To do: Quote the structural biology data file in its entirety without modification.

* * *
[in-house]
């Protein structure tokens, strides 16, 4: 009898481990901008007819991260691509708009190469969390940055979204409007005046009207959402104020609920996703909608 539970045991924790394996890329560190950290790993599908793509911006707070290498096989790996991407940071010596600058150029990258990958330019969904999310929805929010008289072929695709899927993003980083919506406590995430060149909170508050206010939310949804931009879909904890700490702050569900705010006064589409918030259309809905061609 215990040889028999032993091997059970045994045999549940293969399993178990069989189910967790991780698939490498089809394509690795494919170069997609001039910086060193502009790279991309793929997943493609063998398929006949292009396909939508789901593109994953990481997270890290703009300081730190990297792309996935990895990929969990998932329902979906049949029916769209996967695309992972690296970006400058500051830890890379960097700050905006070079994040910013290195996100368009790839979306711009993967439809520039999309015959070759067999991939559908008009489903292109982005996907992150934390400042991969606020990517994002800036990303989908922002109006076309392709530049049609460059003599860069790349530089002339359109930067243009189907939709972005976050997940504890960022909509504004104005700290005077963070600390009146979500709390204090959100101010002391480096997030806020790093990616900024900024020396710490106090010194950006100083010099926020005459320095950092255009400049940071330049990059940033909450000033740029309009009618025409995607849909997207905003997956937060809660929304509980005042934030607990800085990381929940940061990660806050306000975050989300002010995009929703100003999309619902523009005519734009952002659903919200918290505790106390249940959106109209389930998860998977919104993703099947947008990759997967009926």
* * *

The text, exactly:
[in-house]
């Protein structure tokens, strides 16, 4: 009898481990901008007819991260691509708009190469969390940055979204409007005046009207959402104020609920996703909608 539970045991924790394996890329560190950290790993599908793509911006707070290498096989790996991407940071010596600058150029990258990958330019969904999310929805929010008289072929695709899927993003980083919506406590995430060149909170508050206010939310949804931009879909904890700490702050569900705010006064589409918030259309809905061609 215990040889028999032993091997059970045994045999549940293969399993178990069989189910967790991780698939490498089809394509690795494919170069997609001039910086060193502009790279991309793929997943493609063998398929006949292009396909939508789901593109994953990481997270890290703009300081730190990297792309996935990895990929969990998932329902979906049949029916769209996967695309992972690296970006400058500051830890890379960097700050905006070079994040910013290195996100368009790839979306711009993967439809520039999309015959070759067999991939559908008009489903292109982005996907992150934390400042991969606020990517994002800036990303989908922002109006076309392709530049049609460059003599860069790349530089002339359109930067243009189907939709972005976050997940504890960022909509504004104005700290005077963070600390009146979500709390204090959100101010002391480096997030806020790093990616900024900024020396710490106090010194950006100083010099926020005459320095950092255009400049940071330049990059940033909450000033740029309009009618025409995607849909997207905003997956937060809660929304509980005042934030607990800085990381929940940061990660806050306000975050989300002010995009929703100003999309619902523009005519734009952002659903919200918290505790106390249940959106109209389930998860998977919104993703099947947008990759997967009926």